NEW YORK (AP) - Argentina's finance secretary arrived Tuesday for talks aimed at avoiding that country's second default in 13 years, though it was unclear whether meetings with a mediator offered any real chance at a deal.
NEW YORK (AP) — Argentina's finance secretary arrived Tuesday for talks aimed at avoiding that country's second default in 13 years, though it was unclear whether meetings with a mediator offered any real chance at a deal.
Finance Secretary Pablo Lopez arrived in late morning with other representatives of the South American nation to meet with a court-appointed mediator, Daniel A. Pollack.
The Argentina group, which included Lopez, Javier Pargament from Argentina's treasury office, and two lawyers, did not speak to reporters who waited outside a midtown Manhattan building.
When he entered the building, Pollack said: "Time is short. We will do the best we can."
U.S. District Judge Thomas P. Griesa last week ordered round-the-clock negotiations to avert a Wednesday default deadline. But talks have been sporadic and have failed to bring representatives of Argentina to the table with lawyers for U.S. hedge funds.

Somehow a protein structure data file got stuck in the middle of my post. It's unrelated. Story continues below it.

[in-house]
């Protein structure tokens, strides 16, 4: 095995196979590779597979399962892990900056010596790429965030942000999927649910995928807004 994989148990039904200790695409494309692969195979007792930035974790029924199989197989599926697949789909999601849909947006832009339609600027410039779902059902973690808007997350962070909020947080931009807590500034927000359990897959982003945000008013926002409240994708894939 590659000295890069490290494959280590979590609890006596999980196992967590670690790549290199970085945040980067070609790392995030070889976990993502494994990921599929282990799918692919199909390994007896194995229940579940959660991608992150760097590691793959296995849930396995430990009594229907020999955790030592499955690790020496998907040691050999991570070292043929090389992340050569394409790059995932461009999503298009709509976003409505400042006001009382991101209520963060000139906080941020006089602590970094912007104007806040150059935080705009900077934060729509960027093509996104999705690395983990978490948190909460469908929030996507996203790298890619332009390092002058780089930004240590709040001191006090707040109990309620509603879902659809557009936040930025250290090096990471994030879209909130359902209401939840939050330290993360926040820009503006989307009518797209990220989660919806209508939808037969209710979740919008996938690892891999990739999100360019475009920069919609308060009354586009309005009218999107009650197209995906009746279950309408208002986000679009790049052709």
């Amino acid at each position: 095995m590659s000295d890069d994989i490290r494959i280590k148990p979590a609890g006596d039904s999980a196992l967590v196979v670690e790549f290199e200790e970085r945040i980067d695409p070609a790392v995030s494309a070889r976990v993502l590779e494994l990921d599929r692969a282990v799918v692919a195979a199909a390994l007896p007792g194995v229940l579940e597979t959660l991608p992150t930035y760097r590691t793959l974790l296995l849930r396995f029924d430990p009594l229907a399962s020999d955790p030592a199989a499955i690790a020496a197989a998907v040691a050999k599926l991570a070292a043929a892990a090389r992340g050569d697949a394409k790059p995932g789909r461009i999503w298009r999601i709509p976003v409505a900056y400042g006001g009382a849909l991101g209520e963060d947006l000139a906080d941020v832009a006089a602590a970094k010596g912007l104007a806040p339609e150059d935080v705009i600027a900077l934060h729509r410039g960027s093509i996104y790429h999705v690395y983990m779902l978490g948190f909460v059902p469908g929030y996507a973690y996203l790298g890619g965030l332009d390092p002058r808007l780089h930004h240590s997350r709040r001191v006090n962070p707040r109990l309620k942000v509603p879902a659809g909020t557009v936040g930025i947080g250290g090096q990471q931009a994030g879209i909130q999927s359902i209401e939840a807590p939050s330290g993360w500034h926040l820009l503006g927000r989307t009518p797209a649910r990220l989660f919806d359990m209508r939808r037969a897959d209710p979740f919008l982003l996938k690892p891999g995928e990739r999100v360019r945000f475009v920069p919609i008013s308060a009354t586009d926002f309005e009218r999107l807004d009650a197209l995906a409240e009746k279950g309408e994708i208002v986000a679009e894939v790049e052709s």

The hedge funds are owed about $1.5 billion for unpaid debts. Argentina has so far said it is unable to comply with court orders requiring that the hedge funds be paid if the majority of bondholders who swapped their bonds for lower-valued bonds in the past decade are paid.
President Cristina Fernandez has long refused to negotiate with the U.S. hedge funds, led by New York billionaire Paul Singer's NML Capital Ltd., who spent more than a decade litigating for payment in full rather than agreeing to provide Argentina with debt relief.
Argentina has labeled the U.S. funds "vultures" for picking up bonds on the cheap. The government has said paying the U.S. funds would likely trigger lawsuits from other bondholders demanding payment on similar terms. That, officials say, would cost up to $15 billion.